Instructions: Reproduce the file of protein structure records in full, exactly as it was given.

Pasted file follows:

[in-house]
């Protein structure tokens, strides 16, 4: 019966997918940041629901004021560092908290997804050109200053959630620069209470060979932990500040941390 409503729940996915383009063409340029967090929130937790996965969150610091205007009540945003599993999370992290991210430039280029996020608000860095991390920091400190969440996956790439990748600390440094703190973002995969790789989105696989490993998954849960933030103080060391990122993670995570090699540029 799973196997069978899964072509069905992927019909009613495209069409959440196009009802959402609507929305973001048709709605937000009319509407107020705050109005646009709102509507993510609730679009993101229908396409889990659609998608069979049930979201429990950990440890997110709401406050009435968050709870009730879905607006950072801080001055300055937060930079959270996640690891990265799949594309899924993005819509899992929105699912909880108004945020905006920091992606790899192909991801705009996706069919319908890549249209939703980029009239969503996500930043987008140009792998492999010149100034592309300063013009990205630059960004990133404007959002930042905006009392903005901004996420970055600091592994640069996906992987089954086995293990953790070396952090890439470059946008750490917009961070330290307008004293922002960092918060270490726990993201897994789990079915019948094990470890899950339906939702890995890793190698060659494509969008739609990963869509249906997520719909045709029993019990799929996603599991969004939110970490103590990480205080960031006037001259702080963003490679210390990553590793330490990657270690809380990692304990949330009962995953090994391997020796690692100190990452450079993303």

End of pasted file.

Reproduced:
[in-house]
């Protein structure tokens, strides 16, 4: 019966997918940041629901004021560092908290997804050109200053959630620069209470060979932990500040941390 409503729940996915383009063409340029967090929130937790996965969150610091205007009540945003599993999370992290991210430039280029996020608000860095991390920091400190969440996956790439990748600390440094703190973002995969790789989105696989490993998954849960933030103080060391990122993670995570090699540029 799973196997069978899964072509069905992927019909009613495209069409959440196009009802959402609507929305973001048709709605937000009319509407107020705050109005646009709102509507993510609730679009993101229908396409889990659609998608069979049930979201429990950990440890997110709401406050009435968050709870009730879905607006950072801080001055300055937060930079959270996640690891990265799949594309899924993005819509899992929105699912909880108004945020905006920091992606790899192909991801705009996706069919319908890549249209939703980029009239969503996500930043987008140009792998492999010149100034592309300063013009990205630059960004990133404007959002930042905006009392903005901004996420970055600091592994640069996906992987089954086995293990953790070396952090890439470059946008750490917009961070330290307008004293922002960092918060270490726990993201897994789990079915019948094990470890899950339906939702890995890793190698060659494509969008739609990963869509249906997520719909045709029993019990799929996603599991969004939110970490103590990480205080960031006037001259702080963003490679210390990553590793330490990657270690809380990692304990949330009962995953090994391997020796690692100190990452450079993303």